Savvy entrepreneur expands culinary empire 

By Vawn Himmelsbach

Tiramisu is more than an espresso-soaked dessert; in Italian, it means “pick me up.” Tiramisu Bistro’s owner, Seble Isaac, has been lifting up Edmontonians in more ways than one—from bringing people together over food and introducing locals to the spaghetti cone to running a not-for-profit that pays it forward.

Isaac grew up in Ethiopia, then moved to Italy after she finished school and worked in several restaurants where she learned to make classic pasta dishes. It wasn’t until years later, having moved to Edmonton with her three school-age children, that she started to think about opening her own restaurant.

Her bistro, located in Edmonton’s 124 Street district, offers a menu focused on fresh local ingredients. It has become a neighbourhood favourite, its ambiance reflecting the Italian tradition of food as a catalyst to gather people together.

When the pandemic hit and lockdowns ensued, Isaac decided to pivot, transforming a section of her restaurant’s dining area into a local marketplace where people could buy fresh bread, pastries, cheeses, local produce and deli meats.

The result? Lift Me Up Marketplace, which has its own bakery serving fresh artisanal bread. Isaac has since expanded even further, starting a food truck that sells spaghetti cones— cone-shaped cartons filled with spaghetti-meatballs-and-sauce combos, with a sauce option of asiago cream and mushrooms.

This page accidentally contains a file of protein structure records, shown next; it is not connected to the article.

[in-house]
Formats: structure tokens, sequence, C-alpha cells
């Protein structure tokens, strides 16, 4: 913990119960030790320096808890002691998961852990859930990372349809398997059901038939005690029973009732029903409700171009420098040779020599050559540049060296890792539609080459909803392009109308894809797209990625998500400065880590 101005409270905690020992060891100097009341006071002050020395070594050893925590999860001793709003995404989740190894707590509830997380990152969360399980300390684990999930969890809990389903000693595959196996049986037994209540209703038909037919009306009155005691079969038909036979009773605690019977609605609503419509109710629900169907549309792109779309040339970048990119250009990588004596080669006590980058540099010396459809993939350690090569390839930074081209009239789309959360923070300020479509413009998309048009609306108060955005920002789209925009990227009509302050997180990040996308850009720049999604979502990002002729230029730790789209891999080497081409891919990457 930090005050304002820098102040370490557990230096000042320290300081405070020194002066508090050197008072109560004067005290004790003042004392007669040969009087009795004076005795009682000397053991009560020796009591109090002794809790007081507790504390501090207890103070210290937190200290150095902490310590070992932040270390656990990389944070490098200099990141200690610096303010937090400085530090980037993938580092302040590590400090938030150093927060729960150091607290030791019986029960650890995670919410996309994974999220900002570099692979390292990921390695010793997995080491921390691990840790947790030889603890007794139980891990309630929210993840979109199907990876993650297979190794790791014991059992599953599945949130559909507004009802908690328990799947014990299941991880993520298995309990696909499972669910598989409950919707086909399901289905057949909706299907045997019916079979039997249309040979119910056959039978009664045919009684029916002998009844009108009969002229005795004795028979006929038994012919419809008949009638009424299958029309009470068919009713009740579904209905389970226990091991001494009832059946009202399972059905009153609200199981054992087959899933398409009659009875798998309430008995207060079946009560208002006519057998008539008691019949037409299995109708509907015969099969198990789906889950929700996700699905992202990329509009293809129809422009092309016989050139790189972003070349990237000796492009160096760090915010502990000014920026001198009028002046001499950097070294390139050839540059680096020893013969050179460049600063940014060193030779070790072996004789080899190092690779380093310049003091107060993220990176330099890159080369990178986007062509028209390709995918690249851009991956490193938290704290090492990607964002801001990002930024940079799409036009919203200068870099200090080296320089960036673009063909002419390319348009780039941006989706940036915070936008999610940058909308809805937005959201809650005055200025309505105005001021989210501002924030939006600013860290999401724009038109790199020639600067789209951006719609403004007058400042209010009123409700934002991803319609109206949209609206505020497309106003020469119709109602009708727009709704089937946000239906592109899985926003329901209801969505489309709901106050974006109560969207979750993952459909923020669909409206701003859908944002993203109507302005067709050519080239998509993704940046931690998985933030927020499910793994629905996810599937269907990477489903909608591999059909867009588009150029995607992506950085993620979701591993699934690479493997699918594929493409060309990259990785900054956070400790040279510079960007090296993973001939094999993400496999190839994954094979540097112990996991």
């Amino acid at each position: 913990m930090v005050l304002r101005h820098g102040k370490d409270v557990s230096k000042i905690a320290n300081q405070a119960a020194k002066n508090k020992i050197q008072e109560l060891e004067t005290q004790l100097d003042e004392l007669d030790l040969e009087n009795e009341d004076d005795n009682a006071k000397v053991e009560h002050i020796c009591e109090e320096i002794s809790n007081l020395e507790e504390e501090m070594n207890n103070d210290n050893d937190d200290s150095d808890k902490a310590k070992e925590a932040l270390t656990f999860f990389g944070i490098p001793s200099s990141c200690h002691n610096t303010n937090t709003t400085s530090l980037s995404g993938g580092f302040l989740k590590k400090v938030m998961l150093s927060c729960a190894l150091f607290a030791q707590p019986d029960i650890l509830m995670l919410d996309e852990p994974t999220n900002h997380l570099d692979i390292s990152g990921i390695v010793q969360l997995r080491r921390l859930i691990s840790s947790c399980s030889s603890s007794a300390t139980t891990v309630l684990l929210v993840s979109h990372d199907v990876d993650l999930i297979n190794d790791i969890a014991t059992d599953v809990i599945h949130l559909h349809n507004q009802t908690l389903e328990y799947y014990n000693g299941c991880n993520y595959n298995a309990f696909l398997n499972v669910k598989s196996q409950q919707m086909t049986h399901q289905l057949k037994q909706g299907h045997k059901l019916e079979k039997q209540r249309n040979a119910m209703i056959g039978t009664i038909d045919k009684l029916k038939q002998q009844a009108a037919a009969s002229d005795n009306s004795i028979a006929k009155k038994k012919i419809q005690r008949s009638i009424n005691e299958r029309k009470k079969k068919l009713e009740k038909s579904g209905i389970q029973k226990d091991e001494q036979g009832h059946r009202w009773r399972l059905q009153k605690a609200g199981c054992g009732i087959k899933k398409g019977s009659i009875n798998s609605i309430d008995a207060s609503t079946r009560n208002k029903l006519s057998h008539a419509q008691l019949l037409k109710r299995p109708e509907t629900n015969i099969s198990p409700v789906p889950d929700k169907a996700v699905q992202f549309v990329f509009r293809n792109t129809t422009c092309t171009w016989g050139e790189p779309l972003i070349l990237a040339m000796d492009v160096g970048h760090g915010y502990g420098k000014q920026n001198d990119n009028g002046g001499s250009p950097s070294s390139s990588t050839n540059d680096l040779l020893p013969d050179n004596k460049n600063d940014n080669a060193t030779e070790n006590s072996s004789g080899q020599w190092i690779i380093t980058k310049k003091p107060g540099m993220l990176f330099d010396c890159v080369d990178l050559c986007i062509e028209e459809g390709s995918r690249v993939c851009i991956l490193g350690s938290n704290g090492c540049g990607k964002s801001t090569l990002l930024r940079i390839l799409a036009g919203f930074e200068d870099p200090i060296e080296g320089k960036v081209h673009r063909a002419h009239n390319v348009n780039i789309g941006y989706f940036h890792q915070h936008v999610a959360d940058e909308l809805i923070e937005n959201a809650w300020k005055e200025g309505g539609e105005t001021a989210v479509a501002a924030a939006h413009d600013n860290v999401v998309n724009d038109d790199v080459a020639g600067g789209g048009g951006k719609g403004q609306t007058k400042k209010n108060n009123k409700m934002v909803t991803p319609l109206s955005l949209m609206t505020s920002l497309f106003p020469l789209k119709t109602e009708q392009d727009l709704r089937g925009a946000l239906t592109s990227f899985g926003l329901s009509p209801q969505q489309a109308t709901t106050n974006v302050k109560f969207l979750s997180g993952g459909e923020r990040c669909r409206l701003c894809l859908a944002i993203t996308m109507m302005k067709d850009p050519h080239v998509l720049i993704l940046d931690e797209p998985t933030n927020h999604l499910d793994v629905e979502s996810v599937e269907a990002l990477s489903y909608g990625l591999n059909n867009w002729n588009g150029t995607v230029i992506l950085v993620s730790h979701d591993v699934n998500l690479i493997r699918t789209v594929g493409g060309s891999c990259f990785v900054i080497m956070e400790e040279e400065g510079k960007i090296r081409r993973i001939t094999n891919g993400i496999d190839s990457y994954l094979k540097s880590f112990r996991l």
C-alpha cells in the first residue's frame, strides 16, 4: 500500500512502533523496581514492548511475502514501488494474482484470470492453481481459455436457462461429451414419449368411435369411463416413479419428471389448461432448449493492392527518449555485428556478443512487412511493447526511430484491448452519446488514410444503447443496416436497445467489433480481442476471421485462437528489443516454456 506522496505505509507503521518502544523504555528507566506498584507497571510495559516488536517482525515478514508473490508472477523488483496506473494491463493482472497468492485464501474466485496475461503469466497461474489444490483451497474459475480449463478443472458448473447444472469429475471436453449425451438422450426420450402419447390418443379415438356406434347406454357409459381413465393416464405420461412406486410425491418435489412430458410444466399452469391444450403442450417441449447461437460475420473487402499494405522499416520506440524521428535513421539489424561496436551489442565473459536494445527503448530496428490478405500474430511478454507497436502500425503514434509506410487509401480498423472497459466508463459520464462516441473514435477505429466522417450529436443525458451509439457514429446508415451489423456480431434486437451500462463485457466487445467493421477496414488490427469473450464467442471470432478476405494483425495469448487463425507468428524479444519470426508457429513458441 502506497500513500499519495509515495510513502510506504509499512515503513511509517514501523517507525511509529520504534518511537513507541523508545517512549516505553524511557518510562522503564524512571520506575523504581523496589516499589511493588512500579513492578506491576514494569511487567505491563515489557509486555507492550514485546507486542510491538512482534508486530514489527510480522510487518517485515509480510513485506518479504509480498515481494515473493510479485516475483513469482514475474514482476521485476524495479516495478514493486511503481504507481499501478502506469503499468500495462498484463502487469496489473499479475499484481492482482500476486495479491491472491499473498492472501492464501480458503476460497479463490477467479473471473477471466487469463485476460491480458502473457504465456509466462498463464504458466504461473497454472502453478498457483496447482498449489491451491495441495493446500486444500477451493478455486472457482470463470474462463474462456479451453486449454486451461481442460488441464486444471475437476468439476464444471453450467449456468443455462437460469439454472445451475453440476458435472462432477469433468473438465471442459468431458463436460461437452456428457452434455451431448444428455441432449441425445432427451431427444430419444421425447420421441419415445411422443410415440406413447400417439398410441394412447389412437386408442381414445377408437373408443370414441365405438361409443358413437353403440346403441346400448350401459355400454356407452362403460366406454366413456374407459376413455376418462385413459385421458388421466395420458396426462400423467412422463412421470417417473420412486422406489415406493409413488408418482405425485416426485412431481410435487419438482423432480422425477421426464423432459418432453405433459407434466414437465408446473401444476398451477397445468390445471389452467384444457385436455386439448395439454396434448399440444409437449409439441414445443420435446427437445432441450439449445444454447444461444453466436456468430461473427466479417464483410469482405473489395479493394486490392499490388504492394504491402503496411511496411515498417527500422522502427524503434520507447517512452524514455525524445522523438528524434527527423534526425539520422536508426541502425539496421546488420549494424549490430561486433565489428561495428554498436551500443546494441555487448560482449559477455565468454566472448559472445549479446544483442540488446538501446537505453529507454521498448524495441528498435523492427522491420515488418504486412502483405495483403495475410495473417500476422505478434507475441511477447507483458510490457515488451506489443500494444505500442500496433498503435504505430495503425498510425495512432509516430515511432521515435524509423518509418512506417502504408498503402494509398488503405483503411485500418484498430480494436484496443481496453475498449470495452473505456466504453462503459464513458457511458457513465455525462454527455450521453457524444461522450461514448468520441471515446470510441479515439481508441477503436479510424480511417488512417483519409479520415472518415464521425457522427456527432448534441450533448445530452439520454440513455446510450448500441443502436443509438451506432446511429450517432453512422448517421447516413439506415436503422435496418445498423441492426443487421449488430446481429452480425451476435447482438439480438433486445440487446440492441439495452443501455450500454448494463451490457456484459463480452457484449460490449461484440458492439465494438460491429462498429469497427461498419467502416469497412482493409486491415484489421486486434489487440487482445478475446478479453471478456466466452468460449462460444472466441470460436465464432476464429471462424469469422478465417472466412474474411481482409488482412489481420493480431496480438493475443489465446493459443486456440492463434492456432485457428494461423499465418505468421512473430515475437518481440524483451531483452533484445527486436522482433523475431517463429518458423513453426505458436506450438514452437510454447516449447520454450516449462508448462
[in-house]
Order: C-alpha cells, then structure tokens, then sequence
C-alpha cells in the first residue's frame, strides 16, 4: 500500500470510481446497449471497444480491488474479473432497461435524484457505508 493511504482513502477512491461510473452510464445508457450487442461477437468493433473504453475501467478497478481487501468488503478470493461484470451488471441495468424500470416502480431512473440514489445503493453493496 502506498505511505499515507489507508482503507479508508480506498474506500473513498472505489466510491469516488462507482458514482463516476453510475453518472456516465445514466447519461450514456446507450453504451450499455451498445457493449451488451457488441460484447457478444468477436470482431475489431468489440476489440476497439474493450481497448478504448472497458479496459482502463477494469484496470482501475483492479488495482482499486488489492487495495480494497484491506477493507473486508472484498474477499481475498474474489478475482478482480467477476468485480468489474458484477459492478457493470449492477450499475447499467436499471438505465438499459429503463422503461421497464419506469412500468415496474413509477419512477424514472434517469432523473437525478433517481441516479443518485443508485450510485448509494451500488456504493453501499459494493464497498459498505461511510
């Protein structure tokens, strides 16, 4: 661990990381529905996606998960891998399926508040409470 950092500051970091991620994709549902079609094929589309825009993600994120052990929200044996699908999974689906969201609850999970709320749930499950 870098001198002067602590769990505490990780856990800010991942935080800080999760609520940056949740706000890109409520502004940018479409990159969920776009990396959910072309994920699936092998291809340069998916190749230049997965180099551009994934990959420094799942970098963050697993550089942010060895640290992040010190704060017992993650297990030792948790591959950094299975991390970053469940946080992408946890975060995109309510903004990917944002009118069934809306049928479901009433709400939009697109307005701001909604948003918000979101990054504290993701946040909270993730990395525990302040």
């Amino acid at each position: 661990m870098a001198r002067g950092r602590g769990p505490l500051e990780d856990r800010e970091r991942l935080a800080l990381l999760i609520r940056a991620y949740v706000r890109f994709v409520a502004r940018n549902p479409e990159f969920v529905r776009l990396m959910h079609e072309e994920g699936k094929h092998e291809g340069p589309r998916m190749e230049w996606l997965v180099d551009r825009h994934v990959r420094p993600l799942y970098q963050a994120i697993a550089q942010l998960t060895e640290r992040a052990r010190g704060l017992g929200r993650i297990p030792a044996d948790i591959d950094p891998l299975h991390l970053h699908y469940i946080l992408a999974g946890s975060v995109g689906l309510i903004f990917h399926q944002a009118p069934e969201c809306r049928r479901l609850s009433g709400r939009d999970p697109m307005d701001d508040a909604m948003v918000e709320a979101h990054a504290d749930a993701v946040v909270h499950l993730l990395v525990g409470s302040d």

“Let me tell you, the market’s popular!” says Emily Walker, a business specialist at AMA Kingsway who has been helping Isaac with her annual tax returns since 2021. “I’m so passionate about this company.”

Walker’s not alone in celebrating Isaac’s achievements. Isaac was recently awarded the Queen Elizabeth II Platinum Jubilee Medal for Alberta, a recognition of both her successful business and her commitment to community. In addition to running her business, Isaac regularly volunteers time and resources to local charities, including a not-for-profit called Inspire: Center for Adaptive Leadership, which helps people of colour get their businesses off the ground.

Walker is proud of the contribution AMA makes to the success of small businesses like Isaac’s. “We can help with the whole registration process.” She notes too that, with the guidance of a dedicated business specialist, the business owner “can skip the queue” by making informed decisions.

It’s all about helping small-business owners build their dreams, Walker says, as well as contributing to their communities—everyone wins. Now that’s uplifting. 

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